It begins, in some small way, with coming together at this little corner of a big table and eating together in our mutual brokenness.

It begins, in some small way, with coming together at this little corner of a big table, with all of the other people who depend, in faith, on the promise and hope of Jesus Christ. Which is to say, everyone.

And it begins with the knowledge—even when we can’t quite believe it—that we are welcome at this table and we are worthy of this table.

Hallelujah. Amen.

Jesus the Refugee

This sermon was delivered at Union Congregational United Church of Christ in Moline, Illinois on January 1, 2017. The scriptures for this sermon are Matthew 2:13-23 and Hebrews 2:10-18.

I’m a geek.

I’m enough of a geek that, when I was traveling for work a couple of weeks ago and that latest Star Wars movie came out, I went to see what I’m pretty sure was the first showing at a theater in D’Iberville, Mississippi.

Now, I’m not going to spoil the movie for you. I’m going to tell you what anyone who follows Star Wars — and what a lot of people who don’t — already knows.

At the beginning of the original Star Wars movie, there’s a famous opening crawl: that famous yellow text floats out into space before the camera pans down to reveal a rebel spaceship running away from a much larger, much more menacing, Imperial Star Destroyer. The opening crawl sets the scene: a galactic civil war, a first victory for the rebellion, an armored space station called the Death Star, stolen plans, and so on.

It’s almost entirely unnecessary. All of the important information in the crawl is also contained in the actual movie.

But someone thought, “Let’s make a movie about the things in the opening crawl. Let’s make a movie about how the rebellion won that victory and stole those plans. Let’s have the last scene of the new movie flow seamlessly into the first scene of the original movie.”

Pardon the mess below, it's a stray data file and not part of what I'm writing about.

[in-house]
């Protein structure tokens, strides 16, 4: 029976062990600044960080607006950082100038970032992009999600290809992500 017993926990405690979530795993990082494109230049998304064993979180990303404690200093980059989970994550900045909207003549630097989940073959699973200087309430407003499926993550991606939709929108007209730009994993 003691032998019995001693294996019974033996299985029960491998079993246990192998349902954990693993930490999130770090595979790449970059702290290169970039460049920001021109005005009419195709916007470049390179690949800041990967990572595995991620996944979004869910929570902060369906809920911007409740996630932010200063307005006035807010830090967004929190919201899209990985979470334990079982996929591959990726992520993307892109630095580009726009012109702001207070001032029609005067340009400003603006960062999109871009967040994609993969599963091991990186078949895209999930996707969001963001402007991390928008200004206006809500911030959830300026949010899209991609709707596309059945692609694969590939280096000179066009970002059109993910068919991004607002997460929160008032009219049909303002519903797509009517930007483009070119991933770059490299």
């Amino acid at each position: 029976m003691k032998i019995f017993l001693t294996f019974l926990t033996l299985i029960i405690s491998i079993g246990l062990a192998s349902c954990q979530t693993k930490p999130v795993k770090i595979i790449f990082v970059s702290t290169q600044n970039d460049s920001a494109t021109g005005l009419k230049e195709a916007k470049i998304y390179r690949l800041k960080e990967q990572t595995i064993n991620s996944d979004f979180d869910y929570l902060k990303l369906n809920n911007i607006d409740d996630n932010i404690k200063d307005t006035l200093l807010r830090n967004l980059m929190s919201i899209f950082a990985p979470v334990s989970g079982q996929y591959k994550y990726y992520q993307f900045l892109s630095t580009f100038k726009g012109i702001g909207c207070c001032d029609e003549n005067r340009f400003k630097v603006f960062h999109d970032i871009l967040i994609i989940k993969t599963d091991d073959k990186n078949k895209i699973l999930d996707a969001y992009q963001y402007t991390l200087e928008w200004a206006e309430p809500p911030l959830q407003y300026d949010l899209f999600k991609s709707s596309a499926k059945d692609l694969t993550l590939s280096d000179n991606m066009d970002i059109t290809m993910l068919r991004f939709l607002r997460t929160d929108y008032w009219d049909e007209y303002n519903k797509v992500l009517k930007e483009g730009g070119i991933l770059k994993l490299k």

I’m willing to bet that they also thought, “We could make a lot of money doing that.”

And it’s a good movie; it tells that story. And by telling that story, it changes the original movie. It adds depth. It adds perspective.

And I’m telling you this because Matthew is giving us an opening crawl.

You see, the nativity stories in Luke and Matthew have a problem: the prophets had declared that the messiah would be born in Bethlehem, but everyone knew that Jesus was from Nazareth.

Luke solves this problem through a story that you’ve heard. It is the basis for every public reading of the nativity:

“In those days a decree went out from Emperor Augustus that all the world should be registered…. All went to their own towns to be registered. Joseph also went from the town of Nazareth in Galilee to Judea, to the city of David called Bethlehem, because he was descended from the house and family of David.”

Joseph takes Mary from his home in Nazareth to his ancestral home in Bethlehem to be registered, Jesus is born, they go home. Easy.

Matthew does something different. Jesus is just born in Bethlehem. There’s no comment. There’s no census. There’s no journey from Nazareth. Joseph and Mary are just there.

And to get Jospeh and Mary and Jesus to Nazareth, Matthew gives us an opening crawl.

Wise men come from the East seeking the Messiah. They’ve seen a star and they know that there is a new king of the Jews. King Herod had been given the title King of Judea by Rome and he feels threatened. He begins to plot against this child.